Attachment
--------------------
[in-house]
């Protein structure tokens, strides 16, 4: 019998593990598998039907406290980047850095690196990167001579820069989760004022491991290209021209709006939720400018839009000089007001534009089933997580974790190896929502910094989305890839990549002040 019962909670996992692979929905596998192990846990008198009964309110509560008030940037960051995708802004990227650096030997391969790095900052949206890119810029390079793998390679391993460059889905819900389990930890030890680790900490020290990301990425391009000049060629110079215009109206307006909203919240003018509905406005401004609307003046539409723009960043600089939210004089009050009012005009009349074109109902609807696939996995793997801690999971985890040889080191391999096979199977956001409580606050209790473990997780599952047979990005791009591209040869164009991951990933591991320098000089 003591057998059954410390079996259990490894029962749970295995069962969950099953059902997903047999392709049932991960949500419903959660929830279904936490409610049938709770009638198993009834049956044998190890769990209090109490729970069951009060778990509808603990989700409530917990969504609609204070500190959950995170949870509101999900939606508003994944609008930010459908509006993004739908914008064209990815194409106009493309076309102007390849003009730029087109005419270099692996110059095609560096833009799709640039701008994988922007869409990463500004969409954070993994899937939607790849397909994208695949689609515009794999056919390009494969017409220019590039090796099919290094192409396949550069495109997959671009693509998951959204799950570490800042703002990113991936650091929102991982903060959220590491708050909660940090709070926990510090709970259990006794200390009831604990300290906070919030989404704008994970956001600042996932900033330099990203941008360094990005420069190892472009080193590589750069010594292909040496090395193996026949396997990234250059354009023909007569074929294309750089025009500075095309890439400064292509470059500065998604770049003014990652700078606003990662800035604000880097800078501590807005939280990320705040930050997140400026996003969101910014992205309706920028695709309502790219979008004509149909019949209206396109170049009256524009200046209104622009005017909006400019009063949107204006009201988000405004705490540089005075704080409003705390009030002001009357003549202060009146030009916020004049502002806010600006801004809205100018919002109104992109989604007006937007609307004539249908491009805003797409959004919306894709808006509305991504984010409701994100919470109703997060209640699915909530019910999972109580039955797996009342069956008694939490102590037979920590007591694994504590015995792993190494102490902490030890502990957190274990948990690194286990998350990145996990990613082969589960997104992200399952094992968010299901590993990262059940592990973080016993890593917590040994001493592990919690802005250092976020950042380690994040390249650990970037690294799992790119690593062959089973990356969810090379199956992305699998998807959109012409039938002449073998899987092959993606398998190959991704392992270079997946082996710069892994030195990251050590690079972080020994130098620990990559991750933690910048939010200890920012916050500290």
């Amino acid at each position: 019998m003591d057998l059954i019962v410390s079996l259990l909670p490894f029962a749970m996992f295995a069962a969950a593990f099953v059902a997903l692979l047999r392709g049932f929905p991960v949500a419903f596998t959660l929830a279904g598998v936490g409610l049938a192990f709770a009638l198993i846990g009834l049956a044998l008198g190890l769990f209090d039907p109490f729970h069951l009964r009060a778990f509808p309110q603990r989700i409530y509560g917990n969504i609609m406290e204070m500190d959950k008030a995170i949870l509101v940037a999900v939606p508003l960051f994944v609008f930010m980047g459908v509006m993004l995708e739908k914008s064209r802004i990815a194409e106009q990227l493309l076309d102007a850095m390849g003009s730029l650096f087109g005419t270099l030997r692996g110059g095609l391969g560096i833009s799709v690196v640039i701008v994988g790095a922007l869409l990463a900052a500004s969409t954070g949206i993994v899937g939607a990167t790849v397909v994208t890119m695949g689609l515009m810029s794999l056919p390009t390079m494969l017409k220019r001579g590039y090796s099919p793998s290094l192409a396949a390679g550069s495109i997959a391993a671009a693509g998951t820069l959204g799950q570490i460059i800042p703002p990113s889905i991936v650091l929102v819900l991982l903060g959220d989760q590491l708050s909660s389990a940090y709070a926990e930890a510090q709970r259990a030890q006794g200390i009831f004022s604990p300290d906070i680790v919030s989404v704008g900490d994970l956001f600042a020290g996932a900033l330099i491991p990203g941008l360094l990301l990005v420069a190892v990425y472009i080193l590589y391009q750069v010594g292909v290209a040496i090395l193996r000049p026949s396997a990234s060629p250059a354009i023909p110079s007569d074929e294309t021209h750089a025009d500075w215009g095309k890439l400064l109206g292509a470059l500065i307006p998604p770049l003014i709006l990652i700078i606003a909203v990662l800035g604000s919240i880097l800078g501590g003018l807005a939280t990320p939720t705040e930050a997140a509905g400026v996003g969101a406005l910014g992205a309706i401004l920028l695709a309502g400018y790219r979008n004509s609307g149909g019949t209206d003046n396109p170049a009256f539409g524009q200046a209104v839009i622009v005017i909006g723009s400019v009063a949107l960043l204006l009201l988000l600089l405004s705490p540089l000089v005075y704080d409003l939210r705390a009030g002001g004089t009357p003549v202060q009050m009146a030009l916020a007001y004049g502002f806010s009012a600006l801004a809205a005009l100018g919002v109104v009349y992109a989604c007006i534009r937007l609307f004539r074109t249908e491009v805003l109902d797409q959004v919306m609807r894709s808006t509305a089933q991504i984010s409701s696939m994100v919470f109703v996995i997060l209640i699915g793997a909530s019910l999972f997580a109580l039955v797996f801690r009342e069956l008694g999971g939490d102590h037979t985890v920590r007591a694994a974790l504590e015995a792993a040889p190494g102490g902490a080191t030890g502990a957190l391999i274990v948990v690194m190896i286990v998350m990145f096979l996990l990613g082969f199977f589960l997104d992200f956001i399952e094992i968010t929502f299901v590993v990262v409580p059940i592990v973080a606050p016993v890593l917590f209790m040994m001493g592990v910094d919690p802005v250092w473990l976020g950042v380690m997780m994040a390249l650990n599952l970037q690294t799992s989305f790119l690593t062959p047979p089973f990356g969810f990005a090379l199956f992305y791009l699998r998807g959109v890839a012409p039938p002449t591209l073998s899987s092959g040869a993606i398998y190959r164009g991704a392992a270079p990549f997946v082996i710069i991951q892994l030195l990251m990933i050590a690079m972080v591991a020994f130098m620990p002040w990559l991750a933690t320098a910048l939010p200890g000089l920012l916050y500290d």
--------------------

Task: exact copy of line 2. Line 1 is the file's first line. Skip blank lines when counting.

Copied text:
């Protein structure tokens, strides 16, 4: 019998593990598998039907406290980047850095690196990167001579820069989760004022491991290209021209709006939720400018839009000089007001534009089933997580974790190896929502910094989305890839990549002040 019962909670996992692979929905596998192990846990008198009964309110509560008030940037960051995708802004990227650096030997391969790095900052949206890119810029390079793998390679391993460059889905819900389990930890030890680790900490020290990301990425391009000049060629110079215009109206307006909203919240003018509905406005401004609307003046539409723009960043600089939210004089009050009012005009009349074109109902609807696939996995793997801690999971985890040889080191391999096979199977956001409580606050209790473990997780599952047979990005791009591209040869164009991951990933591991320098000089 003591057998059954410390079996259990490894029962749970295995069962969950099953059902997903047999392709049932991960949500419903959660929830279904936490409610049938709770009638198993009834049956044998190890769990209090109490729970069951009060778990509808603990989700409530917990969504609609204070500190959950995170949870509101999900939606508003994944609008930010459908509006993004739908914008064209990815194409106009493309076309102007390849003009730029087109005419270099692996110059095609560096833009799709640039701008994988922007869409990463500004969409954070993994899937939607790849397909994208695949689609515009794999056919390009494969017409220019590039090796099919290094192409396949550069495109997959671009693509998951959204799950570490800042703002990113991936650091929102991982903060959220590491708050909660940090709070926990510090709970259990006794200390009831604990300290906070919030989404704008994970956001600042996932900033330099990203941008360094990005420069190892472009080193590589750069010594292909040496090395193996026949396997990234250059354009023909007569074929294309750089025009500075095309890439400064292509470059500065998604770049003014990652700078606003990662800035604000880097800078501590807005939280990320705040930050997140400026996003969101910014992205309706920028695709309502790219979008004509149909019949209206396109170049009256524009200046209104622009005017909006400019009063949107204006009201988000405004705490540089005075704080409003705390009030002001009357003549202060009146030009916020004049502002806010600006801004809205100018919002109104992109989604007006937007609307004539249908491009805003797409959004919306894709808006509305991504984010409701994100919470109703997060209640699915909530019910999972109580039955797996009342069956008694939490102590037979920590007591694994504590015995792993190494102490902490030890502990957190274990948990690194286990998350990145996990990613082969589960997104992200399952094992968010299901590993990262059940592990973080016993890593917590040994001493592990919690802005250092976020950042380690994040390249650990970037690294799992790119690593062959089973990356969810090379199956992305699998998807959109012409039938002449073998899987092959993606398998190959991704392992270079997946082996710069892994030195990251050590690079972080020994130098620990990559991750933690910048939010200890920012916050500290």